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James and Fred, legends since youth days
by Paul Kennedy, June 27th, 2014 8:01PM
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TAGS:  brazil, chile, colombia, uruguay, world cup 2014


[WORLD CUP: Spotlight] The knockout stage begins Saturday with Colombia-Uruguay and Brazil-Chile. Colombia and Brazil are favored and both feature one-name stars with very American-sounding names. James Rodriguez -- James for short, "Hames" in Spanish -- was discovered playing Pony futbol a decade ago. Fred is returning home to Belo Horizonte -- where locals call him "Freddjjee" and remember him for scoring one of the fastest goals on record.


June 28 in Rio de Janeiro
TV: ABC, Univision/UDN 4 p.m. ET

STORYLINE. Everything would seem to point to a Colombia victory -- the Cafeteros were one of the most impressive teams in the group stage with three wins -- but a victory over Uruguay would be a first. Colombia has only reached the knockout stage once, and lost, falling to Cameroon in overtime in 1990.

Uruguay, on the other hand, made the final four for the fifth time in 2010. The Celeste will be without Luis Suarez, whose moment of madness costs him a nine-game suspension.

The pressure will entirely be on Colombia, whose success has prompted unprecedented support among its long-suffering fans. Government officials are so concerned about violent celebrations that many cities have imposed a 24-hour ban on the sale of alcohol.

PLAYER TO WATCH. James Rodriguez has emerged from the shadows of injured countryman Radamel Falcao, his teammate at French club Monaco, to become one of the stars of the World Cup with goals in each of the group stage matches, in addition to his slick contributions on Colombia's six other goals.

James is only 22, but he is not an unknown quantity. He starred in Pony futbol a decade ago (see video), the youth program that's produced many Colombian stars, and moved to Argentine club Banfield at the age of 17 and then to Porto two years later.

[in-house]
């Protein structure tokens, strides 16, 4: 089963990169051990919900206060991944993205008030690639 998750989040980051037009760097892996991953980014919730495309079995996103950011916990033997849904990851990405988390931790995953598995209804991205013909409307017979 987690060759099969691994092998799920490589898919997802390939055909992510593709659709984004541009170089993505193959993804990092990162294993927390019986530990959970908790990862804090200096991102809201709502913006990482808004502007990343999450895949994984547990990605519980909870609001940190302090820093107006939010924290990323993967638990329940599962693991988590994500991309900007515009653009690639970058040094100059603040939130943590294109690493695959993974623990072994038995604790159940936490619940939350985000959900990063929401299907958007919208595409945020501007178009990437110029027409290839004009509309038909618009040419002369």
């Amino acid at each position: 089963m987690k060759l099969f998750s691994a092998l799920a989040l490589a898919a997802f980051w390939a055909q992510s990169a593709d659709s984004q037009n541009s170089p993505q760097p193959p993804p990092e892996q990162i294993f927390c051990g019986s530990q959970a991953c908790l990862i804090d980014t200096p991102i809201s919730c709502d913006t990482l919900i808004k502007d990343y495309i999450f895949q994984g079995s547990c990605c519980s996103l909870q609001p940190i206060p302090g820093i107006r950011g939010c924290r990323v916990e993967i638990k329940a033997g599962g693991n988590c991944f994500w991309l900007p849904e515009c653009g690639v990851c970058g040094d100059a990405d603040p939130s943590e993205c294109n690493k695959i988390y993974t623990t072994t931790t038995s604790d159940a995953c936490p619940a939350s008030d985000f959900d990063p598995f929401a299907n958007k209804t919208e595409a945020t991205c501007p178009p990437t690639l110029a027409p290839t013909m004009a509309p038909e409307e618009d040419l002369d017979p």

Favorite: Colombia.


June 28 in Belo Horizonte
TV: ABC, Univision/UDN noon ET

Like Colombia-Uruguay, Brazil-Chile is a matchup of South American teams, one a former champion (five times) and the other a perennial underachiever.

Chile has never won a game in the knockout stage since it hosted the World Cup in 1962 -- indeed, La Roja had never won a game at the tournament after 1962 until its  two victories in 2010 -- but it is being given a chance against the hosts by everyone, it seems, except its media back home.

The Chilean press insists La Roja won't get a break from the referee, England's Howard Webb. Of greater concern to the Chileans should be the health of stars Gary Medel and Arturo Vidal. Medel may not play, while Vidal is less than 100 percent, having had knee surgery in May and then injuring his Achilles tendon.

PLAYER TO WATCH. Fred finds himself filling huge footsteps as Brazil's center forward. He'll never make Brazilian fans forget Romario and Ronaldo, who led Brazil to its last two World Cup titles, and his play in Brazil's first two games did nothing to quiet his detractors.

But Fred will have plenty of support in Belo Horizonte. He was born in the state of Minas Gerais, of which Belo Horizonte is the capital, and he played for BH clubs America-MG and Cruzeiro before moving to France in 2005.

"It's always a different energy when I play at Mineirao in Belo Horizonte," said Fred. "I have had great games, scored many goals, it is different, I have more confidence. I know the way, I feel at home here."

No goal was scored faster than the goal 3.17 seconds into an America-MG youth cup match (see video).

Favorite: Brazil.

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